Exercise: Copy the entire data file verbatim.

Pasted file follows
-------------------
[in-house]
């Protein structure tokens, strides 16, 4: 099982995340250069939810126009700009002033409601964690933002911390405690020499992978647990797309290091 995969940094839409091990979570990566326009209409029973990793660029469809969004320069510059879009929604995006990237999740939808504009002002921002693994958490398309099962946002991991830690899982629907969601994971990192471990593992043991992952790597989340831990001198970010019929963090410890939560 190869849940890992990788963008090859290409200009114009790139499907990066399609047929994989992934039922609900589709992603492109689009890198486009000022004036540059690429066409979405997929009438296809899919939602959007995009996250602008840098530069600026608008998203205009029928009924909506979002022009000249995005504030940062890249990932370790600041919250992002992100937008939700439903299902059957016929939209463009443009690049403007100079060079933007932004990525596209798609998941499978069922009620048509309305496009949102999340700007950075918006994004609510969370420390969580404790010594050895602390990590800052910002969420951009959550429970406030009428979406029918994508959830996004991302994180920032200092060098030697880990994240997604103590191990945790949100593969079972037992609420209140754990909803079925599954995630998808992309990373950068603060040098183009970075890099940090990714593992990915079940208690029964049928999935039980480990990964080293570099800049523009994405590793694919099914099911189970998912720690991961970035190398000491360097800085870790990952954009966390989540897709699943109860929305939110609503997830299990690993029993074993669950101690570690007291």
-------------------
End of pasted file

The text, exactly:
[in-house]
């Protein structure tokens, strides 16, 4: 099982995340250069939810126009700009002033409601964690933002911390405690020499992978647990797309290091 995969940094839409091990979570990566326009209409029973990793660029469809969004320069510059879009929604995006990237999740939808504009002002921002693994958490398309099962946002991991830690899982629907969601994971990192471990593992043991992952790597989340831990001198970010019929963090410890939560 190869849940890992990788963008090859290409200009114009790139499907990066399609047929994989992934039922609900589709992603492109689009890198486009000022004036540059690429066409979405997929009438296809899919939602959007995009996250602008840098530069600026608008998203205009029928009924909506979002022009000249995005504030940062890249990932370790600041919250992002992100937008939700439903299902059957016929939209463009443009690049403007100079060079933007932004990525596209798609998941499978069922009620048509309305496009949102999340700007950075918006994004609510969370420390969580404790010594050895602390990590800052910002969420951009959550429970406030009428979406029918994508959830996004991302994180920032200092060098030697880990994240997604103590191990945790949100593969079972037992609420209140754990909803079925599954995630998808992309990373950068603060040098183009970075890099940090990714593992990915079940208690029964049928999935039980480990990964080293570099800049523009994405590793694919099914099911189970998912720690991961970035190398000491360097800085870790990952954009966390989540897709699943109860929305939110609503997830299990690993029993074993669950101690570690007291």